Playtime at the lab

by Kari Williamson 30 July 2012

A test based on play is being developed at NTNU to measure and analyse spontaneous hand use among children with cerebral palsy (CP). The aim is to contribute to better treatment, making everyday life easier.

Hand function test in children with CP.“We know little about the development of hand function among children with cerebral palsy affecting both sides of the body (bilateral CP), and there is little knowledge about which treatment works, and which doesn’t,” says occupational therapist and PhD candidate Ann-Kristin Gunnes Elvrum at the Department of Laboratory Medicine, Children’s and Women’s Health (LBK).

“The goal is to make their everyday life easier, making it easier to dress, play, participate in daily life and recreational activities. A large part of these children’s childhood is spent practicing various tasks, and it is therefore important that we know whether all this practice actually works.”

There are tests to measure the ability to for example grab hold of something on demand (capacity), but there are fewer methods to map the use of hands in everyday situations (spontaneous use).

CP and hand use

  • CP is the most common cause of physical disability amongst children and youngsters, with an occurrence of around 2/1000 live births;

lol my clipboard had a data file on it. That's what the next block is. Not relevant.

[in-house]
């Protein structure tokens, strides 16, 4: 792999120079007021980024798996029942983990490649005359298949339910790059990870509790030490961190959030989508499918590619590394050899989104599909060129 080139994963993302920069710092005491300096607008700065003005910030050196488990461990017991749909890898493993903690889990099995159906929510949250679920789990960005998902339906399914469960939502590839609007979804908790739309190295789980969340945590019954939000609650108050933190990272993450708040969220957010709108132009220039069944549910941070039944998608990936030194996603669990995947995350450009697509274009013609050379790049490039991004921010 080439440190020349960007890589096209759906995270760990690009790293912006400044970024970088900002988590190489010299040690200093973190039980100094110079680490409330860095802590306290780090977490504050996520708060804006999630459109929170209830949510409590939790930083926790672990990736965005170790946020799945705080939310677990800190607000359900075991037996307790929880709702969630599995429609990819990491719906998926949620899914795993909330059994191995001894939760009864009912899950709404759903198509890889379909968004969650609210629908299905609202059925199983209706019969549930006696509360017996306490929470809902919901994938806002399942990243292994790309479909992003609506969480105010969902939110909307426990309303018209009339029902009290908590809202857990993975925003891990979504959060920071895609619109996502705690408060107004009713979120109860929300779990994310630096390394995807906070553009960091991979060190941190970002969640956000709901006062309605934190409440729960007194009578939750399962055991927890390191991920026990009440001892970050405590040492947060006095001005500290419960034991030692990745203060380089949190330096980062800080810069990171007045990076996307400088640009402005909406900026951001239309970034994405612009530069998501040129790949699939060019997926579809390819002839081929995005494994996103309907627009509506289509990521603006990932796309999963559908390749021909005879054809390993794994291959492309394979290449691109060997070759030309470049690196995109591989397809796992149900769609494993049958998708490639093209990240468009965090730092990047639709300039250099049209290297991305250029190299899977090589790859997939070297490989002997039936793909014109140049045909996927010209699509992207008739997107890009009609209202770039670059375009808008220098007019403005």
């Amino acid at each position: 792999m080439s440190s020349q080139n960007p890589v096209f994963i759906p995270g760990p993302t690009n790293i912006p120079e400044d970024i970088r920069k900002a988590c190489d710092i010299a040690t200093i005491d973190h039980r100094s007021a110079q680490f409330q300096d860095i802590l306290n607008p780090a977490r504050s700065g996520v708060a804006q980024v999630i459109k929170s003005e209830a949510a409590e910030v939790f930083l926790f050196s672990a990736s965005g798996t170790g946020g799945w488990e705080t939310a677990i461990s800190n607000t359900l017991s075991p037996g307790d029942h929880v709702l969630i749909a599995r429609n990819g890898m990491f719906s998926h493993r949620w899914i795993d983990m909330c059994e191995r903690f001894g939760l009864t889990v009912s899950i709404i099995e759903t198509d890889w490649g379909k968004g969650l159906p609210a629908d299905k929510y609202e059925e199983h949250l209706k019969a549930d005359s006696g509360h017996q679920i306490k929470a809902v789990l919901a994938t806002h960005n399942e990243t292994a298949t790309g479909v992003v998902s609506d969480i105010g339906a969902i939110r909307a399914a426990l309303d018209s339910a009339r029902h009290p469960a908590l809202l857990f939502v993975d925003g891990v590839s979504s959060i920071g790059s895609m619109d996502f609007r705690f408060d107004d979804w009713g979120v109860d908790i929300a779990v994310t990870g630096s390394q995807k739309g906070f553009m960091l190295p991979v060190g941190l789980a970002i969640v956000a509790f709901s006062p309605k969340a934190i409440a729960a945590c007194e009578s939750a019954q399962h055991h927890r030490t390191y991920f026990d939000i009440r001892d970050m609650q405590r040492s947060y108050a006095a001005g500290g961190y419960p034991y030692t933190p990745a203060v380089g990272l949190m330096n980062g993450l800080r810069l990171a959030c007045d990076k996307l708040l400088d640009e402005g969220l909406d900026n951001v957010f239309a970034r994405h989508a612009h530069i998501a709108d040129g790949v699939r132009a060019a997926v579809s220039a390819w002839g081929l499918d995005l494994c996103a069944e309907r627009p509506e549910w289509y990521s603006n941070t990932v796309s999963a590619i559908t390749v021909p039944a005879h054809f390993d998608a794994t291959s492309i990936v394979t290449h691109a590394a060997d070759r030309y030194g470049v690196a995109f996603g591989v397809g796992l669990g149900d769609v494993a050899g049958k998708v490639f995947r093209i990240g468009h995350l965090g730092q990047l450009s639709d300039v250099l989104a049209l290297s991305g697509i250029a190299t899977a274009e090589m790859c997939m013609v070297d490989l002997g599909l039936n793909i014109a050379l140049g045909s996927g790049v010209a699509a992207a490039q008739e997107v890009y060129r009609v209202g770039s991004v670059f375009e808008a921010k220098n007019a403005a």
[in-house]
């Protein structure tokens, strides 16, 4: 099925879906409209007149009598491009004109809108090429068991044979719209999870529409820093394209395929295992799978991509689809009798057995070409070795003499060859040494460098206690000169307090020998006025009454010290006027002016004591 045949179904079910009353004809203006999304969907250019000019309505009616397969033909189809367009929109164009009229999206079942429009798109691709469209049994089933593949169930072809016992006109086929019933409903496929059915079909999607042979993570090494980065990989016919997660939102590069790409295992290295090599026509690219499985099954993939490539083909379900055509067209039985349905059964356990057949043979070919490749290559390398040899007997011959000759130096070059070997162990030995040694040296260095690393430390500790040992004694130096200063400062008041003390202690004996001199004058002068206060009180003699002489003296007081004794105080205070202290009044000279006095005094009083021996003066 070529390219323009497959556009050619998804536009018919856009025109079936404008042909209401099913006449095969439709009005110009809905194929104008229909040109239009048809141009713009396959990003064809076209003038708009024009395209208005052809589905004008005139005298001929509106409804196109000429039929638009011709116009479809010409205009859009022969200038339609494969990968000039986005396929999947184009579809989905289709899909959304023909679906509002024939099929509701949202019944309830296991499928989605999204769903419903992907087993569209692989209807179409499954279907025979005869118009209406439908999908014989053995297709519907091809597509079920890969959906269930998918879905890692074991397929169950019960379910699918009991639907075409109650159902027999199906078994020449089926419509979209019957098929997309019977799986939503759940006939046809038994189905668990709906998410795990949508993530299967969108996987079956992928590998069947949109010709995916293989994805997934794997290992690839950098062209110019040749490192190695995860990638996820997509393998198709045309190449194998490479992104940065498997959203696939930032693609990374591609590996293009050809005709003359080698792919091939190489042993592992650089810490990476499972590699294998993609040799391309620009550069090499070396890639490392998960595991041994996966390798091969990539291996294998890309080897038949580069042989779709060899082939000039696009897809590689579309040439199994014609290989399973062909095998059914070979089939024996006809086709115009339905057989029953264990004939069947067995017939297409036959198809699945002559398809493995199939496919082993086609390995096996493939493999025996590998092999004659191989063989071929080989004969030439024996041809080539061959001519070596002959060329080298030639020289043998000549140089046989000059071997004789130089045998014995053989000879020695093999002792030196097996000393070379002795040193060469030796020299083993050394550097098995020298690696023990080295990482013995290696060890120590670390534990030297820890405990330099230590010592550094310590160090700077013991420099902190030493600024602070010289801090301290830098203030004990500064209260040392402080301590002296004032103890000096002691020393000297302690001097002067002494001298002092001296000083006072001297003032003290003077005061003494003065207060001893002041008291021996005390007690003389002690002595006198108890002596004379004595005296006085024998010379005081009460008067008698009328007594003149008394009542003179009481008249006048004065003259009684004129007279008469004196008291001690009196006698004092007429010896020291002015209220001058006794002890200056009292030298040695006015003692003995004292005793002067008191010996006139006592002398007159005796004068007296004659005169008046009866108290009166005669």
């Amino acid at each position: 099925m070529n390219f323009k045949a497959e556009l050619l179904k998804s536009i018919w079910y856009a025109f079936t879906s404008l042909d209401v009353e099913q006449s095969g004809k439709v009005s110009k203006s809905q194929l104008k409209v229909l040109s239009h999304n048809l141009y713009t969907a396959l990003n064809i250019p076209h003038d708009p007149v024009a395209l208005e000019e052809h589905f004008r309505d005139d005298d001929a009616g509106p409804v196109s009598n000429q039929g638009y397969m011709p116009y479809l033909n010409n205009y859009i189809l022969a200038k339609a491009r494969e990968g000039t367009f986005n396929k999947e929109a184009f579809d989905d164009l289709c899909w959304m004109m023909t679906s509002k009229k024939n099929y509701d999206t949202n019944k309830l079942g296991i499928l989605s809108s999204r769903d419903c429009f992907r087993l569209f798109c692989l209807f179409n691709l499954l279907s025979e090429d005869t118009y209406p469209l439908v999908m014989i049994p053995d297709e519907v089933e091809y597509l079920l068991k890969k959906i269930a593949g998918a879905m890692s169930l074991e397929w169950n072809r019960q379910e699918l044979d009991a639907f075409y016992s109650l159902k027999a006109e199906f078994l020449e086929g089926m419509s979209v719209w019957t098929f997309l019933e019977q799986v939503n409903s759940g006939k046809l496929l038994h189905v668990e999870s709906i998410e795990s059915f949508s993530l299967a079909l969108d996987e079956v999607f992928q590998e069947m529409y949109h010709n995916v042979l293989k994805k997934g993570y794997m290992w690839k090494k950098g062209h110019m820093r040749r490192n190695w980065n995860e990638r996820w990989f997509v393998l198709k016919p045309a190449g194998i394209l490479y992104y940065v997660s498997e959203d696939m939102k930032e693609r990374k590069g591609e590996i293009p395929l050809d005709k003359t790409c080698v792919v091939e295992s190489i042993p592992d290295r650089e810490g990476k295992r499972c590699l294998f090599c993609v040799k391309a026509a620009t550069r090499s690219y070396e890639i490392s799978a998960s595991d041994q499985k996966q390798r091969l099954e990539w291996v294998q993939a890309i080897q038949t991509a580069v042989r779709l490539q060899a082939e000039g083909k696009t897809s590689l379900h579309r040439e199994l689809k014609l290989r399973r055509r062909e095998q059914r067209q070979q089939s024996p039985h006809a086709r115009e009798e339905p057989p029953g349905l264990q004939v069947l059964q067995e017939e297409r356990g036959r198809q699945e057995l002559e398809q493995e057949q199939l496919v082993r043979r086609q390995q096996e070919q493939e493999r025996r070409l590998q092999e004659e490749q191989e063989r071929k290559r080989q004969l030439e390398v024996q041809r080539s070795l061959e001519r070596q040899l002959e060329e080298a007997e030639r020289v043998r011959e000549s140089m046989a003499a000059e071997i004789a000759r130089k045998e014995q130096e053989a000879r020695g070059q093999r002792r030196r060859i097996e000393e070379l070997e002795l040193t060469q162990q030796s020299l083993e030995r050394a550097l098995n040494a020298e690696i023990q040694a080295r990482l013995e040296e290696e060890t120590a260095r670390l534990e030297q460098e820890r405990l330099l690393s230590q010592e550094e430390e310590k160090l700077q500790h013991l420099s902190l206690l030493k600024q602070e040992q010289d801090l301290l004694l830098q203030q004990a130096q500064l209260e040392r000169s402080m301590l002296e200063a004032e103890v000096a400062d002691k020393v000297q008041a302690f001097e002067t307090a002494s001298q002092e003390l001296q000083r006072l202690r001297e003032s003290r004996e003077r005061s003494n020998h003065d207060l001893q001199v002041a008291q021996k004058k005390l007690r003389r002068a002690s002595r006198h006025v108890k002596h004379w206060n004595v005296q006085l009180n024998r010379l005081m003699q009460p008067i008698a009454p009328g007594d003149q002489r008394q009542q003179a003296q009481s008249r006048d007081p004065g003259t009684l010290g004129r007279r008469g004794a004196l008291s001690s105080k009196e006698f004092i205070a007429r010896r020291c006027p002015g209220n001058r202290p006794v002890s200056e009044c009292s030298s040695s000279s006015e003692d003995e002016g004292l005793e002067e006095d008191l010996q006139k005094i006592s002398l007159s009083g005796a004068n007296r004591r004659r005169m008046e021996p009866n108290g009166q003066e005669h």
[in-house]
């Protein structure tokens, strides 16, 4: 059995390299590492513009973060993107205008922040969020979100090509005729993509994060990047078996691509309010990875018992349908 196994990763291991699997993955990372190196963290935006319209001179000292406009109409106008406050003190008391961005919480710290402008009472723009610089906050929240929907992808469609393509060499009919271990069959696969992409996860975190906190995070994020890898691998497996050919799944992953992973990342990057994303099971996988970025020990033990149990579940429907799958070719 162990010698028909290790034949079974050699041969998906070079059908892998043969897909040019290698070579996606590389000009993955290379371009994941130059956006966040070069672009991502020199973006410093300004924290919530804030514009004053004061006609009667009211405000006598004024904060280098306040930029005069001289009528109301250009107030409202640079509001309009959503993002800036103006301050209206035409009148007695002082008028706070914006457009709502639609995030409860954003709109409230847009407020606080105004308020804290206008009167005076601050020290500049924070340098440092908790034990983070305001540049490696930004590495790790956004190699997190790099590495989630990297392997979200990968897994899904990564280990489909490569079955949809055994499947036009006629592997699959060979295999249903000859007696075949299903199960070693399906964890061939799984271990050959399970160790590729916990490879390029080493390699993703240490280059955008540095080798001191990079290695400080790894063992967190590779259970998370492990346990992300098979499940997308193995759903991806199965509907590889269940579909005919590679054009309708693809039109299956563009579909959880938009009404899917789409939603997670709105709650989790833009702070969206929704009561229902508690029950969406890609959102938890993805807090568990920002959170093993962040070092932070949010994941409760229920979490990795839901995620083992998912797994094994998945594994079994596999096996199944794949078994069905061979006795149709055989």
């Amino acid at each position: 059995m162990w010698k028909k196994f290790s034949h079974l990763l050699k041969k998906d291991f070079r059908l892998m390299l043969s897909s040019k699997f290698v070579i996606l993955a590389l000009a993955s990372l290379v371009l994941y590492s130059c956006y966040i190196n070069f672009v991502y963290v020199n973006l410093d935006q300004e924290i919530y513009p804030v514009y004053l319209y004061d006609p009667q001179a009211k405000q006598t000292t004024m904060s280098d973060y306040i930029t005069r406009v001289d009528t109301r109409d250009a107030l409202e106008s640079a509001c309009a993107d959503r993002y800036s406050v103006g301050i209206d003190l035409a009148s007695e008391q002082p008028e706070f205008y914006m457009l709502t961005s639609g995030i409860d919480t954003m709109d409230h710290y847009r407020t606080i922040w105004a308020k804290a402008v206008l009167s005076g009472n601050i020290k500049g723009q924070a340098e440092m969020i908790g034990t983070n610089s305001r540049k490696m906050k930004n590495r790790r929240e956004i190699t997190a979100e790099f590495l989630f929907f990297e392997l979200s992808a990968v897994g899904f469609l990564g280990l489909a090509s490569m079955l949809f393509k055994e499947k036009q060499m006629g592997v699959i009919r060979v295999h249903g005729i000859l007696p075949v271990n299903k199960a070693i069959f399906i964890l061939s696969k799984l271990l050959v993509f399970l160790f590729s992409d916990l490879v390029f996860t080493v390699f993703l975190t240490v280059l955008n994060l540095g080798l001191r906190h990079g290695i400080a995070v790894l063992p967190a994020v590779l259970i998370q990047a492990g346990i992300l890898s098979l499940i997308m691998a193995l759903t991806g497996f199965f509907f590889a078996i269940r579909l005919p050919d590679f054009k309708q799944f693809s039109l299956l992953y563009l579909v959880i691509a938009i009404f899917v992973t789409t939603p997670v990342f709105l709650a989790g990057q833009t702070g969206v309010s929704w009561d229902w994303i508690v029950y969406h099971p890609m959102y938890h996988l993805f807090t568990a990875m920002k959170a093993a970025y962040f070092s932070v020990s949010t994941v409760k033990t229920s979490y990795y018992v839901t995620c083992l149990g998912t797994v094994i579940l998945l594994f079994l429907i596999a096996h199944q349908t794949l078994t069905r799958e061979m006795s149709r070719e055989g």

• 60-70% of all children with CP have difficulties using one or both hands;
  • The extent to which children manage to use their hands in everyday situations is also dependent on their ability to register and interpret sense impressions, as well as their ability to devise good strategies to solve different tasks (cognitive ability);
  • In clinical practice it is important to be aware of the difference between the child’s capacity and its actual activity to target treatment and to measure its effect.

A test based on play has been developed in Sweden to measure spontaneous use of hands in children aged 18 months to 12 years with one-sided (unilateral) CP. Elvrum and her colleagues at LBK and Karolinska Institutet in Sweden are now further developing this for children with bilateral CP.

Child’s play

During the test, children aged 18 months to 6 years are presented with certain toys demanding the use of both hands, and which they can play with at their own leisure. The older children (6-12 years) are given the same toys, but in a game-setting where they have to rescue a prisoner from a fortress by solving different tasks. The play session is filmed for later analysis.

“I have used the test on children with unilateral cerebral palsy, and most of them really enjoy it and think it’s fun,” Elvrum says.

To develop the test, Elvrum and hear team will film 120 children in Sweden and Norway with bilateral CP. 80 children have already been filmed in Sweden, and invitations will be sent this summer to 20-25 children in Sør-Trøndelag county, and 15-20 children at Rikshospitalet in Oslo and Vestfold County Hospital (Sykehuset i Vestfold).

The aim is to have filmed the children, analysed the results and developed the test for general use in 2013.

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